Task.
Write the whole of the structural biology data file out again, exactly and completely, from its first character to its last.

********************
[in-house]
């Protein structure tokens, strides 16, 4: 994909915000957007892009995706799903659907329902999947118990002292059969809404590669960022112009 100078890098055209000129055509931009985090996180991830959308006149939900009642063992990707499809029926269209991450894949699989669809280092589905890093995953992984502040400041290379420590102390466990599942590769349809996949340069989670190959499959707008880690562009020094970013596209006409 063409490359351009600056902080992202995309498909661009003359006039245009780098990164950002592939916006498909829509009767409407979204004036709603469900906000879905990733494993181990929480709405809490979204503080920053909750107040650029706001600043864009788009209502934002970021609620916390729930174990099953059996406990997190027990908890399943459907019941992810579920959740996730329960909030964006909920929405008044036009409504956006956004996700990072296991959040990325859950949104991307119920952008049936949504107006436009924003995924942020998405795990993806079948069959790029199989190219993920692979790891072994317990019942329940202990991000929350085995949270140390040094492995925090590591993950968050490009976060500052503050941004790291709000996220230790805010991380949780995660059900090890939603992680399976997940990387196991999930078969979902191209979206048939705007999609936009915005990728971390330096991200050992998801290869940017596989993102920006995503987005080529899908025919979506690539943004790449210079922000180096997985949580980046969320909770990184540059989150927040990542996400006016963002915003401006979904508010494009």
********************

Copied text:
[in-house]
């Protein structure tokens, strides 16, 4: 994909915000957007892009995706799903659907329902999947118990002292059969809404590669960022112009 100078890098055209000129055509931009985090996180991830959308006149939900009642063992990707499809029926269209991450894949699989669809280092589905890093995953992984502040400041290379420590102390466990599942590769349809996949340069989670190959499959707008880690562009020094970013596209006409 063409490359351009600056902080992202995309498909661009003359006039245009780098990164950002592939916006498909829509009767409407979204004036709603469900906000879905990733494993181990929480709405809490979204503080920053909750107040650029706001600043864009788009209502934002970021609620916390729930174990099953059996406990997190027990908890399943459907019941992810579920959740996730329960909030964006909920929405008044036009409504956006956004996700990072296991959040990325859950949104991307119920952008049936949504107006436009924003995924942020998405795990993806079948069959790029199989190219993920692979790891072994317990019942329940202990991000929350085995949270140390040094492995925090590591993950968050490009976060500052503050941004790291709000996220230790805010991380949780995660059900090890939603992680399976997940990387196991999930078969979902191209979206048939705007999609936009915005990728971390330096991200050992998801290869940017596989993102920006995503987005080529899908025919979506690539943004790449210079922000180096997985949580980046969320909770990184540059989150927040990542996400006016963002915003401006979904508010494009």